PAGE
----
There is nothing wrong with this, it is a business just like any other. But you have to consider that they are tailoring their message to the masses so that they can appeal to the widest audience that can then capitalize on more sales.

    So I think your assessment is right on. You should generally ignore the experts. Sure, they may have some reasonable advice to dish out, but it won’t work magic in your own situation. You have to dig deeper and really apply what you’ve learned, or actually seek individual help in order to really make a difference.

  2. pfodyssey says:

    Generally, it’s basic supply and demand. These people you mentioned have the supply (direction and advice) to meet the need that is out there (people who want direction and advice as it relates to personal finance).

    I don’t see it as any different than weight loss. For example, some people can do it on their own, while others need more help (ex: personal trainer). Similarly, for those that seek help, they will excel with one who also matches their psychological needs or personality. Look at the show the Biggest Loser – You have Bob the shoulder to cry on…and Jillian the one to tell you to quit being a baby. They both deliver the same essential product…but in very different ways.

    Although I personally wouldn’t pay for the advice their peddling, I can understand why someone else might.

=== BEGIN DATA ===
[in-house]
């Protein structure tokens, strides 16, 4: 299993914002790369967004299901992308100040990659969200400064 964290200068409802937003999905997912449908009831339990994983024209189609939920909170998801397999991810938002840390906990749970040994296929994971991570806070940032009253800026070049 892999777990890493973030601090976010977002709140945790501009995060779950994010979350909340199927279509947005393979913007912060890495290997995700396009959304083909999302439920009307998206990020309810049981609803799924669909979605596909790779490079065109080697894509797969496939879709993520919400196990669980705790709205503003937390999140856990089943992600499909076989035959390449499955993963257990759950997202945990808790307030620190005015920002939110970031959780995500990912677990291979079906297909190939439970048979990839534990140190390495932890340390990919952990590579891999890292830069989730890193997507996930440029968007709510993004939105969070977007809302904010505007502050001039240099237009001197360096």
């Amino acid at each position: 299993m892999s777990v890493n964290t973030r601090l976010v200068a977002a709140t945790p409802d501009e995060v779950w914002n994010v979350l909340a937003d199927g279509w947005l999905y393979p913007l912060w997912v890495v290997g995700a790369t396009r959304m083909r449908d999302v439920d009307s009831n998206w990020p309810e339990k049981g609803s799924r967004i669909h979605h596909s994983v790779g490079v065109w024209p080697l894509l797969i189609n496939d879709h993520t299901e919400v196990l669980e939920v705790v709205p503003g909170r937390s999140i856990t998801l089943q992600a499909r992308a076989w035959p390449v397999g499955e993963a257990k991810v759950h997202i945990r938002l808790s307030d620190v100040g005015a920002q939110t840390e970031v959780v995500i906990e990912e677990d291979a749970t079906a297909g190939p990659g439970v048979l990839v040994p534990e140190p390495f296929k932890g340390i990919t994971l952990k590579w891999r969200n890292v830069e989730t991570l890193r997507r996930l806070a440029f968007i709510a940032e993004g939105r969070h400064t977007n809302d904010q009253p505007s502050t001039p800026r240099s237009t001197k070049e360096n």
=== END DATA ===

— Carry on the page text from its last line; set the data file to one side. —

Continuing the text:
3. Mike says:

    I largely agree with this comment though there are a few exceptions. Most often I find find the advise is too general like other comments mention, “spend less”, “save more” etc. that does not help much. Also, another thing I have noticed is that the topics are too me too – just about every professional advisor is offering the same content – FSA, IRA, coupons etc., so nothing new really. Of all the advisors on Yahoo, I feel Prof. Guttentag has something new to say as he talks about the mortgage industry that I am not so aware of. What I like about the bloggers is I can emphathise with many of the comments and challenges they come up with. The situation may not identically apply to me, but, helps me think on how to customize the approach to my requirement.

  4. Lord says:

    The solution is to become your own expert. Learn everything you can and that includes these experts as a start, but it shouldn’t be the end.

  5. Kory N says:

    I agree with “The Lord” a person should become there own expert. No one will care more about your money then you. Oddly enough some of the personal finance writers agree with this too.